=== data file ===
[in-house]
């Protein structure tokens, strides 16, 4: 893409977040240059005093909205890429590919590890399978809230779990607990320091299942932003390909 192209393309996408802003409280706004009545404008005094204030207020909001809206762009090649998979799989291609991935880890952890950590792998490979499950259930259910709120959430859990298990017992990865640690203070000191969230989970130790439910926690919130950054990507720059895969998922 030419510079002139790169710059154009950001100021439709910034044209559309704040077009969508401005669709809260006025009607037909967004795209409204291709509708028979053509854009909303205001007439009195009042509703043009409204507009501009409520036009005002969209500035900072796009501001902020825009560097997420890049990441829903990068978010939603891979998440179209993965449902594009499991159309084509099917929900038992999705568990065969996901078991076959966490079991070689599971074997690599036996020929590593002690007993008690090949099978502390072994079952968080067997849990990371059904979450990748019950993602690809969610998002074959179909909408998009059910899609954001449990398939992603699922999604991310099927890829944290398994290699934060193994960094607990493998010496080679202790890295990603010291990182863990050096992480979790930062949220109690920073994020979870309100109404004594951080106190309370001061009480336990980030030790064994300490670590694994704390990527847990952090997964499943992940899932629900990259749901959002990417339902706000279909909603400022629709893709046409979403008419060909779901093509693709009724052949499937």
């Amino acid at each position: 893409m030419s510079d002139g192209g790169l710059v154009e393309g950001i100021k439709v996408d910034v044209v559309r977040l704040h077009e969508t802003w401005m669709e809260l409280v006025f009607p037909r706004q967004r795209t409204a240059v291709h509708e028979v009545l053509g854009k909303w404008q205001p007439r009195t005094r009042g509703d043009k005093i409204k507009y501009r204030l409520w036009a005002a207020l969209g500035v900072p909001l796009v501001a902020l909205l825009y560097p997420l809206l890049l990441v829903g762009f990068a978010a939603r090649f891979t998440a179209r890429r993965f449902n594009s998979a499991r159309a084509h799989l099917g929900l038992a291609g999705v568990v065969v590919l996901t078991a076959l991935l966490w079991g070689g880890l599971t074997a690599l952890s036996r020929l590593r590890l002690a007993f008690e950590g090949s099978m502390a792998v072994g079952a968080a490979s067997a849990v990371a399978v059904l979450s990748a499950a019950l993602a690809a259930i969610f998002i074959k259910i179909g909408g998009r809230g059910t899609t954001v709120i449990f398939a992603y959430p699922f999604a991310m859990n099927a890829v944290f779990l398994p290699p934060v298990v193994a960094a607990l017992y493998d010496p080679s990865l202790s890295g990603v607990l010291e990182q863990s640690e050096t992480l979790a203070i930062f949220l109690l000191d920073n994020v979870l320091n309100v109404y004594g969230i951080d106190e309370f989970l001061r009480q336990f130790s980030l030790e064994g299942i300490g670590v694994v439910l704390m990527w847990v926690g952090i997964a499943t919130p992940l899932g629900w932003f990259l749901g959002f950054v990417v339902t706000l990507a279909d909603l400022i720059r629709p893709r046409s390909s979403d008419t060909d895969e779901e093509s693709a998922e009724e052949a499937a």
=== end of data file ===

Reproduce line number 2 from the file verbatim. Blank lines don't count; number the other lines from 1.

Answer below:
């Protein structure tokens, strides 16, 4: 893409977040240059005093909205890429590919590890399978809230779990607990320091299942932003390909 192209393309996408802003409280706004009545404008005094204030207020909001809206762009090649998979799989291609991935880890952890950590792998490979499950259930259910709120959430859990298990017992990865640690203070000191969230989970130790439910926690919130950054990507720059895969998922 030419510079002139790169710059154009950001100021439709910034044209559309704040077009969508401005669709809260006025009607037909967004795209409204291709509708028979053509854009909303205001007439009195009042509703043009409204507009501009409520036009005002969209500035900072796009501001902020825009560097997420890049990441829903990068978010939603891979998440179209993965449902594009499991159309084509099917929900038992999705568990065969996901078991076959966490079991070689599971074997690599036996020929590593002690007993008690090949099978502390072994079952968080067997849990990371059904979450990748019950993602690809969610998002074959179909909408998009059910899609954001449990398939992603699922999604991310099927890829944290398994290699934060193994960094607990493998010496080679202790890295990603010291990182863990050096992480979790930062949220109690920073994020979870309100109404004594951080106190309370001061009480336990980030030790064994300490670590694994704390990527847990952090997964499943992940899932629900990259749901959002990417339902706000279909909603400022629709893709046409979403008419060909779901093509693709009724052949499937």